Irish, Scottish Links Contend for No. 1 at Fabled Askernish Open

Ralph Thompson, the recently-retired majordomo at top-ranked Askernish Old, has been busy with preparations for this week’s Askernish Open — but not too busy to complain about the current and unprecedented placement of Ireland’s Carne Golf Links as co-No. 1. “I believe after your visit this week we will regain our rightful and solitary position as No. 1,” he writes from his Hebridean hideout on the isle of South Uist. “If not, then we will bury you in the rough. Even with your long legs you will still not be noticed. Yes, it is that extreme this year.”

Searching for balls

Askernish golfers could find more than lost balls in its world-class rough. (John Garrity)

Putting aside the threatening tone, which I’m used to, Thompson’s words leave me wondering if I’ve packed enough golf balls to get me through three days of competition on the Old Tom Morris-designed ghost course. If the rough is deep enough to conceal an NBA small forward, it will easily consume my meagre stock of Pro V1s.

Not that I care. My real purpose in returning to Askernish is to complete my “This Old Course” series on Askernish, which began a couple of years ago in Sports Illustrated Golf+ and will conclude this fall on Golf.com. To facilitate that coverage, I am traveling with state-of-the-art digital cameras, notepads, a pocket recorder, mosquito netting, quinine pills, a safari jacket and a fully-operational Bomar Brain. All this gear is currently piled on my bed at the Glasgow Marriott, which has long served as my base camp for expeditions to Ayrshire, East Lothian, the Kingdom of Fife and the Scottish Highlands.

This visit, as I patiently explained to Ralph, will have no bearing on the Top 50 rankings, which are issued by our staff at Catch Basin on the basis of scientific calculations far too sophisticated for either of us to comprehend.

Top 50 on TV:  Nothing this week, but an 18-year-old Englishman won the U.S. Amateur last week at The Country Club in Brookline, Mass., currently No. 31 on the Top 50. Coming 100 years after Francis Ouimet’s stunning victory there in the 1913 U.S. Open, Matt Fitzpatrick’s victory avenges the historic humbling of the British greats, Harry Vardon and Ted Ray.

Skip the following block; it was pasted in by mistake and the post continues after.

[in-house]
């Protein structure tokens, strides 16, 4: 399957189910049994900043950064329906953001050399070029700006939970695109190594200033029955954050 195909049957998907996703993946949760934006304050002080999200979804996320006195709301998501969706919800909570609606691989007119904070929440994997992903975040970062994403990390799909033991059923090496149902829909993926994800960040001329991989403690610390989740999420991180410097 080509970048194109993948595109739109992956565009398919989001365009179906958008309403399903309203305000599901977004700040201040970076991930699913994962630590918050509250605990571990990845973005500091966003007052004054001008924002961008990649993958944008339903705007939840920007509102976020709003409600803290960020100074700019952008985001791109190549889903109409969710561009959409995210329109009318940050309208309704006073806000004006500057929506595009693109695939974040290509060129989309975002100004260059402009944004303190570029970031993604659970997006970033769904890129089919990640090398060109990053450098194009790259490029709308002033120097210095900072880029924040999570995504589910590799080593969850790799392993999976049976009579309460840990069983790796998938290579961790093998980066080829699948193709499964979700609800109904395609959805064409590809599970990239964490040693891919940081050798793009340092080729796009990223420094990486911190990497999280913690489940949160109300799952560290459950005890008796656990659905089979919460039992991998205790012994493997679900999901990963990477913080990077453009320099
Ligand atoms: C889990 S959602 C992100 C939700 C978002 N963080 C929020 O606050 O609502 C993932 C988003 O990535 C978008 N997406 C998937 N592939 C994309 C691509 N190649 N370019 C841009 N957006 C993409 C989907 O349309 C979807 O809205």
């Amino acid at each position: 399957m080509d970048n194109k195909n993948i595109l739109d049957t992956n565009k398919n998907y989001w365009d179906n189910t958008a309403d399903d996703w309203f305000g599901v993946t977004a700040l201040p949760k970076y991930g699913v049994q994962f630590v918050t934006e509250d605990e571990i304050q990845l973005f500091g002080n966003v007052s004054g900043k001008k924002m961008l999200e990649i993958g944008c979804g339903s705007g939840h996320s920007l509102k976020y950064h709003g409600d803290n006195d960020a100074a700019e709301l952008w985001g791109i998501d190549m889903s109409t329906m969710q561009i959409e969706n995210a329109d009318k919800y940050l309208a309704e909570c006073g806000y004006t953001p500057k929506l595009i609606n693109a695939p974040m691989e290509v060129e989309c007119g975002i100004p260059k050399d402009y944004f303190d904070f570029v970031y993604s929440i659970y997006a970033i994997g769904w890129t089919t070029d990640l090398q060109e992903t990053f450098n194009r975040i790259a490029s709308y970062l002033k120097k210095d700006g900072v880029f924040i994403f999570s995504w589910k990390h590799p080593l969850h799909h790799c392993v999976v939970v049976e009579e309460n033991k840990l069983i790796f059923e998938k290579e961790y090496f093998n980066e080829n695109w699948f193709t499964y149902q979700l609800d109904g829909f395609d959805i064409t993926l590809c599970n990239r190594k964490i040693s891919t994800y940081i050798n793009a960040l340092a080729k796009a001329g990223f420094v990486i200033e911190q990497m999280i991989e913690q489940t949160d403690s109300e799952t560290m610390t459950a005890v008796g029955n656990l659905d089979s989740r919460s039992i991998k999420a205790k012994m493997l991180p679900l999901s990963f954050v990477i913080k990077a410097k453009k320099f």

2 Comments

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2 responses to “Irish, Scottish Links Contend for No. 1 at Fabled Askernish Open

  1. Scott Jensen

    All the best to you, Sir Ralph, and the wonderful folks at Askernish.
    Looking forward to your reportage, and impressions of the changes and improvements.
    Our lot from Minnesota will be over again in mid-May of 14.
    Scott Jensen

  2. John – Just a big thank you for all your comments re Askernish, TOC and many other Old Tom Morris courses. These courses represent the real way to play golf, that which launched the game not just in Scotland, UK, the Empire but Worldwide. They are the actual legacy of the game once known as The Royal & Ancient Game of Golf. Problem today is that real golf needs commitment, it requires a challenge, its not about a ride in the park assisted by all forms of aids, its a game that sorts the men out from the boys, its a game of chess on Natures Natural land with a little helping hand by Man. Its the most invigorating way to play the game as it does not require long aerial shots thanks to the wind, no carts, distance aids or high tech equipment, and even playing these course with Hickory clubs can give as much pleasure as any golfer can hope for .

    I thank you for your many enjoyable reports on Askernish. I am related to Old Tom Morris, Charlie Hunter and Allan Robertson.

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